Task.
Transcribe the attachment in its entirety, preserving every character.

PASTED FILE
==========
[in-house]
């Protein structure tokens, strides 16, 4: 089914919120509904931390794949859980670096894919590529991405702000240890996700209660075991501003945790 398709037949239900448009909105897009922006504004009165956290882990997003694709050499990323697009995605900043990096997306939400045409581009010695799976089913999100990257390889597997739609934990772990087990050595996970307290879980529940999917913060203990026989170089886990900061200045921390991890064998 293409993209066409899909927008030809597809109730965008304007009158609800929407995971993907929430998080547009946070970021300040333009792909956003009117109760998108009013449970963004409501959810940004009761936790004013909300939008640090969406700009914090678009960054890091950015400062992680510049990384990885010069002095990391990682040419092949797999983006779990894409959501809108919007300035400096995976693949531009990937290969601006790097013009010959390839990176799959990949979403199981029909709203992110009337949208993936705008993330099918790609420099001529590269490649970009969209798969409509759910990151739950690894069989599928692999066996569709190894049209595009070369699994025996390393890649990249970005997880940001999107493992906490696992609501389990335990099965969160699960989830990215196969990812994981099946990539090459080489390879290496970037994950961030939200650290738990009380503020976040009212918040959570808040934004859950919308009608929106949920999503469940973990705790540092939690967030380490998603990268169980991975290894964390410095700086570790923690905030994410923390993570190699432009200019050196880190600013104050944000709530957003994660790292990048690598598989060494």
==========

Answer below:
[in-house]
């Protein structure tokens, strides 16, 4: 089914919120509904931390794949859980670096894919590529991405702000240890996700209660075991501003945790 398709037949239900448009909105897009922006504004009165956290882990997003694709050499990323697009995605900043990096997306939400045409581009010695799976089913999100990257390889597997739609934990772990087990050595996970307290879980529940999917913060203990026989170089886990900061200045921390991890064998 293409993209066409899909927008030809597809109730965008304007009158609800929407995971993907929430998080547009946070970021300040333009792909956003009117109760998108009013449970963004409501959810940004009761936790004013909300939008640090969406700009914090678009960054890091950015400062992680510049990384990885010069002095990391990682040419092949797999983006779990894409959501809108919007300035400096995976693949531009990937290969601006790097013009010959390839990176799959990949979403199981029909709203992110009337949208993936705008993330099918790609420099001529590269490649970009969209798969409509759910990151739950690894069989599928692999066996569709190894049209595009070369699994025996390393890649990249970005997880940001999107493992906490696992609501389990335990099965969160699960989830990215196969990812994981099946990539090459080489390879290496970037994950961030939200650290738990009380503020976040009212918040959570808040934004859950919308009608929106949920999503469940973990705790540092939690967030380490998603990268169980991975290894964390410095700086570790923690905030994410923390993570190699432009200019050196880190600013104050944000709530957003994660790292990048690598598989060494």